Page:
Railroad in my Backyard

The layout of Centralia Garden Railroad is over 12′ X 60′ located in my backyard in Spring Hill, Florida. The layout was based on Centralia, a logging town in West Central Florida, that existed from 1900 until 1922. Because there are only a few photographs from the early 1900’s of Centralia, and nearly no remains from the town, lots could be left to one’s imagination and creativity. So, below are current photographs of the model railroad town as created by the “engineer”.

New Retaining Wall

Now that the plants have been replanted and structures moved, the garden railway is coming alive in March with new blooms and new growth.

The layout is over 12 x 60 feet, with 3 lines, a tunnel, 2 rivers and a 4 lakes. Planted with over 60 species of miniature plants, the layout depicts a logging town in west central Florida, however, imagination sometimes triumphed, as it is unlikely tunnels would be needed in this part of the state.

In 1910 mill that employed over 1000 people is modeled here in the middle of the layout. Close by is a model of the water tower with the famous log that was seen in photographs recording one of the largest logs ever cut. In the History of Centralia section, the original photos of the mill, water tower and log may be viewed.


The layout has a couple rivers, but this one represents Weeki Wachee Springs as it flows to a recreational area that is represented by a sand castle. In real Centralia of the 1900’s, a popular recreational area was Tooke Lake which is nearby Weeki Wachee, however, the river does not flow into that lake.

The railroad passes over a dry river bed past the Centralia Boarding House in the back left. In the foreground there are two other rail lines with a road that is located in the center of the photo. The concrete roadway seemed to look out of place and has been subsequently removed and replaced with limestone, which is probably more realistic for the time.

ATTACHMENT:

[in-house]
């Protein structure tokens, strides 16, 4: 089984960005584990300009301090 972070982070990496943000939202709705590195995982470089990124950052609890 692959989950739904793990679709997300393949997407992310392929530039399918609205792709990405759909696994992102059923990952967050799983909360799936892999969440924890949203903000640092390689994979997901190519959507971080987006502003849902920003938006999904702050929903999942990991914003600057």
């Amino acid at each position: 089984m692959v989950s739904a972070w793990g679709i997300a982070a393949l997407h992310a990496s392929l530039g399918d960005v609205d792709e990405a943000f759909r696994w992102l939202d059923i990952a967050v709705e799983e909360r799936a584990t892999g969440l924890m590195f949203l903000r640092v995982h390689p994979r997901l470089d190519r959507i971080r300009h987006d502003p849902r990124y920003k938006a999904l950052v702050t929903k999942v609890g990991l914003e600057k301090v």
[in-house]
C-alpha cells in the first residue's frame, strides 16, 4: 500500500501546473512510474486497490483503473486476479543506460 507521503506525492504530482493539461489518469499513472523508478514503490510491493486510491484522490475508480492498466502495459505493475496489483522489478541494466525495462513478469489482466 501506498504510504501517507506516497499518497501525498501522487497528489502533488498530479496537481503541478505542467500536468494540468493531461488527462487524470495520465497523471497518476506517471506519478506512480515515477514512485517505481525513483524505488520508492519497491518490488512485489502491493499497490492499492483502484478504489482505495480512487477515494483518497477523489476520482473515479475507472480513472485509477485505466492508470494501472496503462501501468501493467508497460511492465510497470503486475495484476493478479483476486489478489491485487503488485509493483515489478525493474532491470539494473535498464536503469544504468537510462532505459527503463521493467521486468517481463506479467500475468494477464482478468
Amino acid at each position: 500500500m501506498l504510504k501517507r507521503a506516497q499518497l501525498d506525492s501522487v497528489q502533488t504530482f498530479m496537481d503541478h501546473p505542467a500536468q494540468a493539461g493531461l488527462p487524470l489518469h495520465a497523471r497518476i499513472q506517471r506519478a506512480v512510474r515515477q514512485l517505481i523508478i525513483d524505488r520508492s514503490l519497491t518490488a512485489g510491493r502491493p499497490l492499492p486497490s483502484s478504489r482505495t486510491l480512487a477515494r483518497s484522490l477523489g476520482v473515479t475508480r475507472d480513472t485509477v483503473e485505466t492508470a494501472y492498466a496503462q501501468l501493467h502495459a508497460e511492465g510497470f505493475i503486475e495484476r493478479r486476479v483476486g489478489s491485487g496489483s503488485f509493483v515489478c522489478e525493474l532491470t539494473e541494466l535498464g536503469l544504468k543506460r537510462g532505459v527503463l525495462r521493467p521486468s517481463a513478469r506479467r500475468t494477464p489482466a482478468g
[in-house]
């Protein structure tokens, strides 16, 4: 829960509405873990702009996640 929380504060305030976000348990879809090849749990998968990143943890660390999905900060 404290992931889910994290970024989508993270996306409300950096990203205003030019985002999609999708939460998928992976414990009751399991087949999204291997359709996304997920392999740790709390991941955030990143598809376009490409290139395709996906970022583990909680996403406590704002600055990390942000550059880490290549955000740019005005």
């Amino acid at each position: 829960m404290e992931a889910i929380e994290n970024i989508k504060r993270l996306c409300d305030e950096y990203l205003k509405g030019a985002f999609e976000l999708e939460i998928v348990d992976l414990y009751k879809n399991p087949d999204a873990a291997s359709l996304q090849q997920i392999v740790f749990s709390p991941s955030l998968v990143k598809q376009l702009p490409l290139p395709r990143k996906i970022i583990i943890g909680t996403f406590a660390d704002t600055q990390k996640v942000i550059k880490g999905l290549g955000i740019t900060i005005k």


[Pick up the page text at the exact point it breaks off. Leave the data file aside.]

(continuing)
Buildings, Figures, and Features:

When construction was underway for what is now “Grand Centralia Station,” a small “doggie doors” were included so one of the lines could enter the building.

In the early 1900’s, Gambles Commissary was one of the largest dry goods and grocery store in Florida. The commissary had hours from 6 AM until 10PM daily. Since I have been unable to locate photos of the exterior of the building, I used a couple model buildings that I purchased for the commissary. The fruit and vegetables in the market are mostly made of “magic sculpt”epoxy molding clay or painted beads. The baskets are painted beverage caps that are filled with painted beads or molded fruit.

This photo shows a model of the Boarding House at night. All the interiors buildings are lit at night and have landscape lighting so they can be viewed at night.

“Magic Sculpt,” an epoxy modeling material, was used to construct tree stumps next to the Centralia Garden Railroad. Centralia had to have a huge number of stumps since timbermen cut over 15,000 acres of cypress trees alone between 1900 and 1922.

Located in Hernando County, Centralia was surrounded by limerock mining and farming. In this photo a mine with a steamshovel is shown. A point-to-point line runs from the mine to a limestone processing plant on the other end of the layout. On that line a 1921 Mack gasoline powered locomotive runs to and fore.

In this rather poor photo, figures are shown in the local saloon, which Centralia had several.

Centralia had a 1900’s version of Walmart in the merchandise and drygoods store known as George Gamble’s Commissary. Unfortunately, I was unable to find any photos of the exterior of the building, but have copies of photos of the interior and descriptions of massive size of the store. Built in the early 1900’s, the Commissary was larger than any stores in Tampa or Jacksonville. It was large enough to hold over four freight car loads of goods. In fact, the railroad came right to the commissary to provide merchandise to the residents of Centralia. Open from 6 AM until 10 PM, the store had a pot-bellied wood stove where towns people would gather for tallk.